But the most telling moment came in a conversation with Robbins and his agent. The agent suggested that the film would make a great "made-for-TV movie," says Sister Helen. Robbins interrupted him, complaining that commercials would spoil the moment. Sister Helen remembers, "He said, 'But a feature film will bring them into a darkened place where they can have a sustained meditation'--I like this person! He's deep and he has spiritual values, he's smart and compassionate. He wants to do films about things that really matter. I said, 'Tim, you got it! Let's go!'"

In the filmmaking agreement, Sister Helen was given script approval. Her community received $150,000 for film rights. That was in late 1994. By the turn of the year, Robbins had found partners who would invest the $12 million necessary to make the film--a low budget by Hollywood standards. He began signing up actors and crew to work for reduced rates. (Months later, he sent a rough edit of the film and a copy of the book to his favorite well-known songwriters hoping a few of them would be inspired to write music for a soundtrack. Twelve original songs came back--one of which is an Oscar nominee.)

Writing the Script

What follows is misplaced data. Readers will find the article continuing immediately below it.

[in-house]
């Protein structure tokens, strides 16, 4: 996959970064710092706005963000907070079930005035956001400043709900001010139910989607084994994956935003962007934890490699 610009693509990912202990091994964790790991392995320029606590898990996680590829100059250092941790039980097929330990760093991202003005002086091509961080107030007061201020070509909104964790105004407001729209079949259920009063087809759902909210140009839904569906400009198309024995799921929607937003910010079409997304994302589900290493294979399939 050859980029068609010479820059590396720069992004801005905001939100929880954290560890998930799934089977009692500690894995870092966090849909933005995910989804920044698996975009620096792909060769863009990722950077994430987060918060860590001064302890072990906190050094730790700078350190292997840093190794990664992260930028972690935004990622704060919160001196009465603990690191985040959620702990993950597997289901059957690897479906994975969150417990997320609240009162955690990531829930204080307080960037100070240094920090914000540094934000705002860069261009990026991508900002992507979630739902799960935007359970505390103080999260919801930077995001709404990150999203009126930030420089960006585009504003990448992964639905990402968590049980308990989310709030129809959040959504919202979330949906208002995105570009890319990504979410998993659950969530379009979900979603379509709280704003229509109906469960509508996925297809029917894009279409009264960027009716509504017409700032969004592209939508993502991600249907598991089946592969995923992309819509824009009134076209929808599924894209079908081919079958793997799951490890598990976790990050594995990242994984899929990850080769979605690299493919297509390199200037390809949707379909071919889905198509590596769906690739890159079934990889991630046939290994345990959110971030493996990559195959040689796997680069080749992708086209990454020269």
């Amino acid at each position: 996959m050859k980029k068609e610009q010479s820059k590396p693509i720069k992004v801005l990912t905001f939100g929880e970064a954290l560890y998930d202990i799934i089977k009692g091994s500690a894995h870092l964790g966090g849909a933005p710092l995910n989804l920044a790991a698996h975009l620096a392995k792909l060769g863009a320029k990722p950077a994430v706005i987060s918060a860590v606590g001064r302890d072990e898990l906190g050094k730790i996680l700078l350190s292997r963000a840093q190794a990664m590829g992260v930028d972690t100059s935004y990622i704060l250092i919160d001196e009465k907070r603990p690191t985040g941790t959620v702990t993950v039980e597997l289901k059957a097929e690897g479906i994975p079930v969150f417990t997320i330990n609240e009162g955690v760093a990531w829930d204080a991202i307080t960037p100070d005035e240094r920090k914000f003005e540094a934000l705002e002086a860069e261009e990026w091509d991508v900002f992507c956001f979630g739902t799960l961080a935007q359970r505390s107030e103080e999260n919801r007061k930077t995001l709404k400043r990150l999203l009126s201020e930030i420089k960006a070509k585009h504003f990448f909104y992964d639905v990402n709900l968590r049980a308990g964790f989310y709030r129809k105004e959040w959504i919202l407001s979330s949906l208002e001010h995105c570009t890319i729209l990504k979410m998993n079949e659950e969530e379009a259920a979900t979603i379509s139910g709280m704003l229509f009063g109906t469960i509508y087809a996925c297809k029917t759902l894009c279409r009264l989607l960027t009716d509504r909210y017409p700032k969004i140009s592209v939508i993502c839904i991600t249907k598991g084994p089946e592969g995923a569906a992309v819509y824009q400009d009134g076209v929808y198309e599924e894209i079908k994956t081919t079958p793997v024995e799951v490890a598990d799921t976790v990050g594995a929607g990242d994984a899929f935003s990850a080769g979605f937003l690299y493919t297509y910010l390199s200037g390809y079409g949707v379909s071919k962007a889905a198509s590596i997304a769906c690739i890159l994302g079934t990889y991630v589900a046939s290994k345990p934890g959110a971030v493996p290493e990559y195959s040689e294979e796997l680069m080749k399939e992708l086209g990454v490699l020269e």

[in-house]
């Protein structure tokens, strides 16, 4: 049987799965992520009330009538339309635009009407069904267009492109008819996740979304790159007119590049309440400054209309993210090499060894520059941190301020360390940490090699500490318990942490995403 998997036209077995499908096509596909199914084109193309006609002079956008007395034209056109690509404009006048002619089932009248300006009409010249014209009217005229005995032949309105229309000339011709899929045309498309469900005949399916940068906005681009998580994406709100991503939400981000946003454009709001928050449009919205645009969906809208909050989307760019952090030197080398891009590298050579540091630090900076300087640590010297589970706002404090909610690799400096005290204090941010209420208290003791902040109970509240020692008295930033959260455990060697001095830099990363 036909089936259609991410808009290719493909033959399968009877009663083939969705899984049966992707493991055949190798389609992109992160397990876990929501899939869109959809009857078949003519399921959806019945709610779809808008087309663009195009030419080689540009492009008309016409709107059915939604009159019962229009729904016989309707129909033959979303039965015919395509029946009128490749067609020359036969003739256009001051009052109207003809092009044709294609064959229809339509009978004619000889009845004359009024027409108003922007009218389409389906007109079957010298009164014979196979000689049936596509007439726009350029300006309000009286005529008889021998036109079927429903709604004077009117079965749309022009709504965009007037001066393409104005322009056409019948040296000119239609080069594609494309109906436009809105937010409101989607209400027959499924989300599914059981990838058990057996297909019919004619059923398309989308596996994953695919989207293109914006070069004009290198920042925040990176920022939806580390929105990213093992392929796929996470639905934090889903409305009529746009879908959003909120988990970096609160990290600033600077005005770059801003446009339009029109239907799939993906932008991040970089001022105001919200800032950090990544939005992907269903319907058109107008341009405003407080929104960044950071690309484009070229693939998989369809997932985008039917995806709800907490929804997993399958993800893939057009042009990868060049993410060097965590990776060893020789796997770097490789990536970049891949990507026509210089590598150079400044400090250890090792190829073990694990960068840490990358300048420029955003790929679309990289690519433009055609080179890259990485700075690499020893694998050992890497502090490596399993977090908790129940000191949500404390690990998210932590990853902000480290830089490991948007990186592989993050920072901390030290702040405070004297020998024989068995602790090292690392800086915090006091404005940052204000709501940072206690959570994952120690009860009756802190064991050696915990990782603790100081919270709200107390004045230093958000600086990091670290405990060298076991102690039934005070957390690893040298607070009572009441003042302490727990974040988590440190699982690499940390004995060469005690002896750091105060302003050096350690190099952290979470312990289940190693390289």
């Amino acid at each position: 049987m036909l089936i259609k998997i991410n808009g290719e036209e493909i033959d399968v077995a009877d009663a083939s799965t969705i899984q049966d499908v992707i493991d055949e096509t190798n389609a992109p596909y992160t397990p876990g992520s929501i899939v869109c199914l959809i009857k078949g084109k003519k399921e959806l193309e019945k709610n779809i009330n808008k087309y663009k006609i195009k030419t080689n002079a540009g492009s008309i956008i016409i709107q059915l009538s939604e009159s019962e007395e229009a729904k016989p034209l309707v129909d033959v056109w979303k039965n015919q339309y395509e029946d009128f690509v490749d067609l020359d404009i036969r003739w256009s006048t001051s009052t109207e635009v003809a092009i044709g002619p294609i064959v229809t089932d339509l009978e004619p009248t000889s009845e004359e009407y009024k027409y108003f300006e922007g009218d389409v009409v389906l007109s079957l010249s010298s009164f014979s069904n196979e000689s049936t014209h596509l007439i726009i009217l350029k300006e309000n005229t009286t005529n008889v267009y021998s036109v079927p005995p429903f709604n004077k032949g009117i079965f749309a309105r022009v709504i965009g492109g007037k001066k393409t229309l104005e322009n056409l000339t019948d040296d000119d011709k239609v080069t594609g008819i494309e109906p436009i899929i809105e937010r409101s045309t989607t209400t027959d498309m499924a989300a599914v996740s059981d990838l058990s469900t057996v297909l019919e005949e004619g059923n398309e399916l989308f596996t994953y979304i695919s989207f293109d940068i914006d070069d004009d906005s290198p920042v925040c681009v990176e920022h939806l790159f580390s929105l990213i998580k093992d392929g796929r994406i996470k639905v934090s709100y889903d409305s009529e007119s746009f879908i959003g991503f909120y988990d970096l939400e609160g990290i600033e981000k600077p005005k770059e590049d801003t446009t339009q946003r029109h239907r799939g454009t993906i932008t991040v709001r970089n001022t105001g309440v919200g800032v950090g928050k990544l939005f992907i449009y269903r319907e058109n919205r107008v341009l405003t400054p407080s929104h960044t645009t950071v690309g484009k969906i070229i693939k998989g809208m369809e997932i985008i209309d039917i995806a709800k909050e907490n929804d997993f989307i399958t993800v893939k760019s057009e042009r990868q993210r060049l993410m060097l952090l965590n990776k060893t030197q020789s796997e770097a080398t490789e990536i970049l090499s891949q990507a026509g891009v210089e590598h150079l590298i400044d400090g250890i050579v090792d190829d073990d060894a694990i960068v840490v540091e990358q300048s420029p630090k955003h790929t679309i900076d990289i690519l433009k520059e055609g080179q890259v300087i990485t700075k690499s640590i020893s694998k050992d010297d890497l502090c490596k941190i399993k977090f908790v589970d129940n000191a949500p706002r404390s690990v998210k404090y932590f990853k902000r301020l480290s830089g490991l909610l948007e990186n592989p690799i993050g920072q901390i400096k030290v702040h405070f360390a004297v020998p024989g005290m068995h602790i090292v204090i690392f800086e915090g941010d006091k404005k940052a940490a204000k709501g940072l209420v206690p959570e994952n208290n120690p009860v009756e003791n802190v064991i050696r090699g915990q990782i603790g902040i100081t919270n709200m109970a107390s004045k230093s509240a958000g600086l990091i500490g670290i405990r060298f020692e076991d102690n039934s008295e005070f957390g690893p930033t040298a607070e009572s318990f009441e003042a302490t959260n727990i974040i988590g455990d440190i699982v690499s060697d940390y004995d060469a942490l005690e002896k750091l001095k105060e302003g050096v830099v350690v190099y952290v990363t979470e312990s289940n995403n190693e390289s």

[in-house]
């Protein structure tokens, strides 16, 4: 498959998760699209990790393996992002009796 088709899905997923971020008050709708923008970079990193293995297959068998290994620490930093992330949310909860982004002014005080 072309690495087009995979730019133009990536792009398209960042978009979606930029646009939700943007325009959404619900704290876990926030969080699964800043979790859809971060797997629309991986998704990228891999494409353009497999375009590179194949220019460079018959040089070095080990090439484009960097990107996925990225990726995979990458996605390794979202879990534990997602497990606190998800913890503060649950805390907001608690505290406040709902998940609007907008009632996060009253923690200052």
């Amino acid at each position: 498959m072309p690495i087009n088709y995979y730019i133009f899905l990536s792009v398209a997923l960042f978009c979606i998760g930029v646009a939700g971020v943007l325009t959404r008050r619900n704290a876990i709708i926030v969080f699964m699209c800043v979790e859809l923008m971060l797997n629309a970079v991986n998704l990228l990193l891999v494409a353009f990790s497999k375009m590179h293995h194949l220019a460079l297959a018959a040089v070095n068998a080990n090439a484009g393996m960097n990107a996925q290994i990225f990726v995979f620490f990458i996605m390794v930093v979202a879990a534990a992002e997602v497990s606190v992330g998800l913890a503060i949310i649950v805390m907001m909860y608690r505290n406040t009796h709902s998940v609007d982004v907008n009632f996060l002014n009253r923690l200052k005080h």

The next breakthrough came when Robbins successfully recruited bad-guy Sean Penn to play Matthew Poncelet, a character based on two of the men Sister Helen had counseled on Death Row. To test the moral question of execution, Robbins wanted to portray the most unredeemable character possible.

Many people who might reject the death penalty support it for the worst criminals, says Sister Helen. Robbins wanted Sean Penn from the beginning, says Helen--"and Sean Penn is just masterful, perfect"--because Penn can portray an unsympathetic character.

Robbins didn't want a propaganda piece, she says, but a balanced look at a controversial issue. The Hollywood approach, for dramatic reasons, might create a character unjustly condemned, or who was an obvious victim of circumstances. In Dead Man Walking, Robbins wanted to focus, Sister Helen says, on the real story: "a nun who gets in over her head, who gets involved with the poor, and gets ratcheted into a relationship with a very, very difficult kind of person to love." In fact, she says, the deepest theme of the film is unconditional love and redemption. That theme is sounded early in the film. As the prison metal detector buzzes, the camera closes in on Sister Helen's crucifix.

Sister Helen worked closely with Robbins on the script to be sure it was right, she explains. It took five drafts, but there is nothing in the film she is uncomfortable with. In the film, and in real life, for example, Sister Helen was confronted at Louisiana State Penitentiary by an elderly priest-chaplain who challenged her for not wearing a habit. In the first script the Sister Helen character went out to her car and got a habit out of the trunk.

"I told Tim, 'No way!'" exclaims Sister Helen. "We don't wear habits, and I had to explain to him the reasons for that." (The Sisters of St. Joseph, founded in France in 1650, were never intended to wear habits, but to blend in among the people they serve.)